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We had been warned by reviewers, and AMD confirmed it. We should expect high temperatures with this new generation of Zen 4 processors. Looking at these test results, that’s indeed what we observed.

In single-core performance, each of the processors maintained a reasonable range between 66 degrees Celsius and 69 degrees Celsius. These are normal temperatures, and nothing seems to be out of the ordinary.

Nonetheless, when we switch to multi-core performance, it’s a whole different story. The temperature of the 5950x (lower than in single core) stayed around 60 degrees Celsius. On the other hand, the 7950x3D averaged at 87 degrees Celsius, which is already high enough to make us question whether we applied thermal paste correctly under the heatsink (and yes, we did apply it properly). And if that wasn’t enough, when testing the 7950x, we observed an average temperature of 93 degrees Celsius.

What this tells us is that with the 7950x and the 7950x3D, it is crucial to have a cooling system that allows the processor to reach its maximum potential. In an upcoming post, we tested the 7950x with over seven cooling solutions. In the best-case scenario, we were able to achieve 5.4 GHz in multi-core performance with this processor, while in the worst-case scenario, barely reaching 4.9 GHz. That’s a 10% difference in performance… imagine an entire studio experiencing a 10% loss in performance… it costs a lot of money and causes delays. 😉

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With Blender, we test how long* a given processor takes to render the famous BMW scene. The 7950x processor was the fastest, completing the rendering in a time of 01:01.46. With the 7950x3D, we obtained a time of 01:04.98, which is 3.5 seconds slower.  Finally, with the 5950x, the rendering was completed in a time of 01:31.91 vs the 7950x, which is 30.5 second slower.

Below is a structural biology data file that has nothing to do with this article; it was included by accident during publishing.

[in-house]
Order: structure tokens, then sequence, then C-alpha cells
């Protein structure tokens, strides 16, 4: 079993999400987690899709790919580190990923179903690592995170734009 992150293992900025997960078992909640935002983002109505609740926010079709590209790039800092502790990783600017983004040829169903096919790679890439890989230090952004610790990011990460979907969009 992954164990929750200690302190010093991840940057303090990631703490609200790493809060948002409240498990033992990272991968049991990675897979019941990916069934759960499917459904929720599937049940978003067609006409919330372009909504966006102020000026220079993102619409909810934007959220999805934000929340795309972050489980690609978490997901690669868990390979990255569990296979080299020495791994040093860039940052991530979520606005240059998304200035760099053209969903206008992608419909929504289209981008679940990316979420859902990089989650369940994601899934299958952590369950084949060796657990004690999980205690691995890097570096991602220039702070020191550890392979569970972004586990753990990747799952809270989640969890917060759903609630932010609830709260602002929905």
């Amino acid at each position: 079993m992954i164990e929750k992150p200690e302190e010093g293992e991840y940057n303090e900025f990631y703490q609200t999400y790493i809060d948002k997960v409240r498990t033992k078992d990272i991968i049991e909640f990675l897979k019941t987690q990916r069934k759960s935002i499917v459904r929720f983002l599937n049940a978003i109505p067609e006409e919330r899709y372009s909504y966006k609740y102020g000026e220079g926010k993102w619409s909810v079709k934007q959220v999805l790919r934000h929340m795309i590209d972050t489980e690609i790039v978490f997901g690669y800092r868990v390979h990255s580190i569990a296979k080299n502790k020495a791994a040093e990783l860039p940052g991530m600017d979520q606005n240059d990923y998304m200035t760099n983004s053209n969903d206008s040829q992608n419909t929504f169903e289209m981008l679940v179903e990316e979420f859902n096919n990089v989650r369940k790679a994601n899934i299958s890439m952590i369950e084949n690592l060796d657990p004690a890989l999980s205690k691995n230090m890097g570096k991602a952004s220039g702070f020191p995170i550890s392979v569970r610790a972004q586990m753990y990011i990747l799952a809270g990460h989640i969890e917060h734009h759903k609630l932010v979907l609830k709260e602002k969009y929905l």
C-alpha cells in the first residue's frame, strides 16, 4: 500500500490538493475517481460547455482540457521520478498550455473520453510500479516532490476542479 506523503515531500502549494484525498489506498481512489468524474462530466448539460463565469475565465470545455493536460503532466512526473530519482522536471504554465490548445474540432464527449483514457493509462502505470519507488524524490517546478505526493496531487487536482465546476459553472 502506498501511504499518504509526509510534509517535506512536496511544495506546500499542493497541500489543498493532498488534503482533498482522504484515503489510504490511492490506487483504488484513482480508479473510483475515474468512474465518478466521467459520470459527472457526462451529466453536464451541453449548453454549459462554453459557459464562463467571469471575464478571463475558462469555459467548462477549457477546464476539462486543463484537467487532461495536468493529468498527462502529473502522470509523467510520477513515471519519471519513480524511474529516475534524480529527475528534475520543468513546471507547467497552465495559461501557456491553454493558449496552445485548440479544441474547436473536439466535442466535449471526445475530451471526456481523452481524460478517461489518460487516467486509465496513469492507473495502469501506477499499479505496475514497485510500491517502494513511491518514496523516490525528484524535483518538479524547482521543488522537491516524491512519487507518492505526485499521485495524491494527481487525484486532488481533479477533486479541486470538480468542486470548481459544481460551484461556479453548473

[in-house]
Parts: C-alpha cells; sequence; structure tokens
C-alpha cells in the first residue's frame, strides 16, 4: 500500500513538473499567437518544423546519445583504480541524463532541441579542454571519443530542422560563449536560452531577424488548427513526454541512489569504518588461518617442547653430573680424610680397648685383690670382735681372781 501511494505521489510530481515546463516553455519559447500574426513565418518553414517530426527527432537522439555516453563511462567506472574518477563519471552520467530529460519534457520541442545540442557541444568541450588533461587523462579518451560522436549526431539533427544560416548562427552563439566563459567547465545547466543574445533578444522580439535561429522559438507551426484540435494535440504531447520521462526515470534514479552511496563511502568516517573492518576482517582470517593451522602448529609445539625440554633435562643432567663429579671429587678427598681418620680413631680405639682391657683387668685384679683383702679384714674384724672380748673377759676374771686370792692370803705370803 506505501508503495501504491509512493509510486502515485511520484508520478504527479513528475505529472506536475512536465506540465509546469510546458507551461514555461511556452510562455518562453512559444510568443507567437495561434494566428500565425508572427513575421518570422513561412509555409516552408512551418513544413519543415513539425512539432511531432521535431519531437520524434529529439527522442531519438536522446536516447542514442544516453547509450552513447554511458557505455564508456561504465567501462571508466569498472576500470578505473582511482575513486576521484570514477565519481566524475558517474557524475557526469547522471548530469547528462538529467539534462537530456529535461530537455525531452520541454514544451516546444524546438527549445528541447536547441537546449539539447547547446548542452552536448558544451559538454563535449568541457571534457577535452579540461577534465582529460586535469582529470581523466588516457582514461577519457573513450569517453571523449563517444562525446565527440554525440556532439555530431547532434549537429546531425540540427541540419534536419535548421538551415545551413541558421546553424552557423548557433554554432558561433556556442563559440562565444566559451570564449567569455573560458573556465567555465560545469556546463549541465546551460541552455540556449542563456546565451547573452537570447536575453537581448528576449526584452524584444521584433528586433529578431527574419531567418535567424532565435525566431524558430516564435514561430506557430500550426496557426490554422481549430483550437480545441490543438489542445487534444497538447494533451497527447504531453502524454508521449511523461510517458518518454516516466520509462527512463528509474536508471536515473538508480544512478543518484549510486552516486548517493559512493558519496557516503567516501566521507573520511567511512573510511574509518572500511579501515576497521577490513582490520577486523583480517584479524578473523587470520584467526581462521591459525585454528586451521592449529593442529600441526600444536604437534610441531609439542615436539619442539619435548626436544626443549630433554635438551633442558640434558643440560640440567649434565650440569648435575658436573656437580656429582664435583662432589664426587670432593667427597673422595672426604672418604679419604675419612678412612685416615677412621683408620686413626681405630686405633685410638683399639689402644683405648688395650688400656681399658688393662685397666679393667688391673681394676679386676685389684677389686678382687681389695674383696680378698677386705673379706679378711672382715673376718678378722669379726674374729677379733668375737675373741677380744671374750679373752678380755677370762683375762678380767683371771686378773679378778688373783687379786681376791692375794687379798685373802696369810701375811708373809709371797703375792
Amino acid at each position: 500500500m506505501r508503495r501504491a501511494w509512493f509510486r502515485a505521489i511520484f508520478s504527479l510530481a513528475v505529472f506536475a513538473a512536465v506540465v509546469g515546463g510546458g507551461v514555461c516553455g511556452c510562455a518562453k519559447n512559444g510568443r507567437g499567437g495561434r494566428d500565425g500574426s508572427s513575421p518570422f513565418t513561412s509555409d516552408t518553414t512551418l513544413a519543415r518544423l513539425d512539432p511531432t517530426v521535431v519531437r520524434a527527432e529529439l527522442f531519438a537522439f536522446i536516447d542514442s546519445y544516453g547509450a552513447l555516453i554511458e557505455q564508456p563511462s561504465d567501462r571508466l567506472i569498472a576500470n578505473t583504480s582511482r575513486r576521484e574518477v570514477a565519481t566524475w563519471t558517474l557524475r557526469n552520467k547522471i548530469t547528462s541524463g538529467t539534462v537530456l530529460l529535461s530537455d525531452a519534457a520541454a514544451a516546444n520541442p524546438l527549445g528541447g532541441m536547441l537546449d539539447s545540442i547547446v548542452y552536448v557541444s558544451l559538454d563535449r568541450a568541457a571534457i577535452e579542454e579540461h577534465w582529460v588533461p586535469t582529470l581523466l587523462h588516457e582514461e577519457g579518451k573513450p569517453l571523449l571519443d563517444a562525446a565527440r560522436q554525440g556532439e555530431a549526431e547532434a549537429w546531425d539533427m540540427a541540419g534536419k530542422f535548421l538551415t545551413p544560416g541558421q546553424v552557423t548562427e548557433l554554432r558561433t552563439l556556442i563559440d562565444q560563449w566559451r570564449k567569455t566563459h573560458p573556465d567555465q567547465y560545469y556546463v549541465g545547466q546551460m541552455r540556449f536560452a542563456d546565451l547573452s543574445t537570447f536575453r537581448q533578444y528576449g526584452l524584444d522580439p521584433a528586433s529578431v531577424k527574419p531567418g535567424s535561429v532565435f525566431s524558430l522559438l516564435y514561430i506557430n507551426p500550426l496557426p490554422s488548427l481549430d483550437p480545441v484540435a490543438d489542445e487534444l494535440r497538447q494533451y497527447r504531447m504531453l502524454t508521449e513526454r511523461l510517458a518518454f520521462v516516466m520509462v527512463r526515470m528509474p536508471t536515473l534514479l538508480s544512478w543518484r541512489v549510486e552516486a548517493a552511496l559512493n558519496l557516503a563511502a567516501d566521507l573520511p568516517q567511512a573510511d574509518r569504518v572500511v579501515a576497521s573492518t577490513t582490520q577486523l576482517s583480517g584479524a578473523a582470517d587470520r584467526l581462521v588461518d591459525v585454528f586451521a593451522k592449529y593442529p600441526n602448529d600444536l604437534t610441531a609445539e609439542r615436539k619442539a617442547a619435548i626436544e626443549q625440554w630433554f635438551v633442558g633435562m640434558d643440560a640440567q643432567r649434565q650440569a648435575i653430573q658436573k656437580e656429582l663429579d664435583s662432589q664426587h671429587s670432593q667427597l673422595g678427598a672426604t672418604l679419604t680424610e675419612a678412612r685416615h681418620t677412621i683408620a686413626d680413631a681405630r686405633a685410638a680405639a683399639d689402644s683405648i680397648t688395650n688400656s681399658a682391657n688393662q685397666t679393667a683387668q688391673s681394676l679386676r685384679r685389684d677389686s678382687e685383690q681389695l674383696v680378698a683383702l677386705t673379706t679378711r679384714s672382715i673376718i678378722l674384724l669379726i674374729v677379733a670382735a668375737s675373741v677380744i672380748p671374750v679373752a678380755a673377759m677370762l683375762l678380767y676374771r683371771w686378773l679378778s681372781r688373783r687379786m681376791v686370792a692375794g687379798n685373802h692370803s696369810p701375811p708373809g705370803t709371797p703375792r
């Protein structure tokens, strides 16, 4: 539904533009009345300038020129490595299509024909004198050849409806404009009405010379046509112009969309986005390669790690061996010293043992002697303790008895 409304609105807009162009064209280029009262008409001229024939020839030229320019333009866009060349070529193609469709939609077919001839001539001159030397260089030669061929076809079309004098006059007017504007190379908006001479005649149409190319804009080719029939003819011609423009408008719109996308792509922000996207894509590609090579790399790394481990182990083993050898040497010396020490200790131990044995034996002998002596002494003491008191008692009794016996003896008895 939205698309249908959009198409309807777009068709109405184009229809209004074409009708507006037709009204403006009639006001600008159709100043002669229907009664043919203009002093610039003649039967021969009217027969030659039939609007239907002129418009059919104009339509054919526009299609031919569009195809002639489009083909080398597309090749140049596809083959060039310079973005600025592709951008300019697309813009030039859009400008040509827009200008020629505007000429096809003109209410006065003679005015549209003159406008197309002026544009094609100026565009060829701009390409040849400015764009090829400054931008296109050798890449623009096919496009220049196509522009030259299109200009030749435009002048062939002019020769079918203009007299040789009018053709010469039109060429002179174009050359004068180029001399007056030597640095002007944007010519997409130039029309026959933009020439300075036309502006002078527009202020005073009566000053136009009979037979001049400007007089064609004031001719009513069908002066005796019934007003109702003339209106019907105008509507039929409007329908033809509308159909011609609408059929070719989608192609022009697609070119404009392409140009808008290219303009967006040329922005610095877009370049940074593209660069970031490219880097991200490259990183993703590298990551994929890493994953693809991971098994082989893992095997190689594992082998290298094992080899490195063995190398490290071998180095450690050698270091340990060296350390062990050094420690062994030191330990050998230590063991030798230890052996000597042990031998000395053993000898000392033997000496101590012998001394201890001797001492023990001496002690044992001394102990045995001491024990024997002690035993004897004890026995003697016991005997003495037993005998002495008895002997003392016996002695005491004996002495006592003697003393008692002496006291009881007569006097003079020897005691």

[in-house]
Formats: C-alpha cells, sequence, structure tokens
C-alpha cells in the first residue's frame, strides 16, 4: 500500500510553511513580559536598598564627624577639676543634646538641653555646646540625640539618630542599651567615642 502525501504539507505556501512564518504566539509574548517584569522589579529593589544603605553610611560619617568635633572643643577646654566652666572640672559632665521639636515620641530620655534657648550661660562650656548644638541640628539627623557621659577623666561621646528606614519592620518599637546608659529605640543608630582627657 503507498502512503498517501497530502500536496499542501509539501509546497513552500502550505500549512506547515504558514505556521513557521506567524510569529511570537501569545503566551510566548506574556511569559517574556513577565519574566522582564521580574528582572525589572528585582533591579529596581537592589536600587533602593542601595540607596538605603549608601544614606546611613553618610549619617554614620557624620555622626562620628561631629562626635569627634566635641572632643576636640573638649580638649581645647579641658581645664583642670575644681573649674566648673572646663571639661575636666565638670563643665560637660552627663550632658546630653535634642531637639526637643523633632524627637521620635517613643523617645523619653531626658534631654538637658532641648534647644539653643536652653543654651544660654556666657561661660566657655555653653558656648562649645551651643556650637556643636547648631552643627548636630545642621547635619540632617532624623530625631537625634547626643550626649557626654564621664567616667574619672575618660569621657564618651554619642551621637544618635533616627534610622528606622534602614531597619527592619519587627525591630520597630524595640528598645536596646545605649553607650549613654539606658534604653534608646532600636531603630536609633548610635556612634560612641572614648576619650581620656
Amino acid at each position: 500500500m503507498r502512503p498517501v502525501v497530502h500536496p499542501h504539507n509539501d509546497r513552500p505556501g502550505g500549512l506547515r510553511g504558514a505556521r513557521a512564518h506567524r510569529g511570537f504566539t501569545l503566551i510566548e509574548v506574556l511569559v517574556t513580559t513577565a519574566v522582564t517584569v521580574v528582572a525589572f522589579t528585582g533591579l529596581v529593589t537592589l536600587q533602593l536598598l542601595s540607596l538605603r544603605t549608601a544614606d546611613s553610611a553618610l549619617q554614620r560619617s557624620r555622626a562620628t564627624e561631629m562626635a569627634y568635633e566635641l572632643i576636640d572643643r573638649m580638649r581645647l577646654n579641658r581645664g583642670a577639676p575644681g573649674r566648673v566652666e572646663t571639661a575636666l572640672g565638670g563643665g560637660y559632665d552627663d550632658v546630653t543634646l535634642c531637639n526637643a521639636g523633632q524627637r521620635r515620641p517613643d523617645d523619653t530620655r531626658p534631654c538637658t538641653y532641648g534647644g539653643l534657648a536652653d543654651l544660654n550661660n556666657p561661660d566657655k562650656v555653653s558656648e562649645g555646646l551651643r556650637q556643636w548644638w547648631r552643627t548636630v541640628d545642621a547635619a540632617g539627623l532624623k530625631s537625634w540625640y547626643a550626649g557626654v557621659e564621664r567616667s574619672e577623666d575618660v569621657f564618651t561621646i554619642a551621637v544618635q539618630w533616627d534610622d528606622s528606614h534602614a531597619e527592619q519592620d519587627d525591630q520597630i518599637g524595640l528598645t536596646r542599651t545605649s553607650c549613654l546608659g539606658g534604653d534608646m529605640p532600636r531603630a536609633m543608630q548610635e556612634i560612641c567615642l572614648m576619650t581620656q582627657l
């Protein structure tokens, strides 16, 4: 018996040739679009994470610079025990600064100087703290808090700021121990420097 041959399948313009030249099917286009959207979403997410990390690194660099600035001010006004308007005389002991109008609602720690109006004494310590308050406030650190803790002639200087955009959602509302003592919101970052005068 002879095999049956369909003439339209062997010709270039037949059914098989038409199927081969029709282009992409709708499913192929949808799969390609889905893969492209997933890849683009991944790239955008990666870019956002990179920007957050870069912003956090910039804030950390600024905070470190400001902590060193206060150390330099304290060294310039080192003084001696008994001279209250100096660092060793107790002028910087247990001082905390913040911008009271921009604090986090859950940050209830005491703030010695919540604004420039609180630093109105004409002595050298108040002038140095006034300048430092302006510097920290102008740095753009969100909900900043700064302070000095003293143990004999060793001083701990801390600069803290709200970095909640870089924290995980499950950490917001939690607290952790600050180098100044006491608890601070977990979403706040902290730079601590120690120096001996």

This means that:

– The 7950x is 33% faster than the 5950x in this test.
– The 7950x is 5% faster than the 7950x3D in this test.

* Text is in ( Chart is in seconds to simplify the performance comparison.

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As for the temperatures, the BMW test, which lasts barely over 90 seconds in the longest case, seems too short to fully push our processors. However, we still share the obtained information for those who are curious.

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With PCMARK10, we can evaluate the processors’ performance realizing various tasks such as video production, photo editing, and 3D rendering.


– The 7950x comes out on top with a score of 42,572. The 7950x3D, on the other hand, obtains a score of 39,861, and finally, the 5950x achieves a score of 35,838.

– The 7950x is 7% more performant than the 7950x3D and 19% more performant than the 5950x.


– Once again, the 7950x takes the lead with a score of 23,986. The 7950x3D, on the other hand, achieves a score of 23,110, and finally, the 5950x obtains a score of 22,032.

– The 7950x is 4% more performant than the 7950x3D and 9% more performant than the 5950x.


– This time, the 7950x3D comes out on top with a score of 8,709. The 7950x, on the other hand, achieves a score of 8,446, and finally, the 5950x obtains a score of 7,924.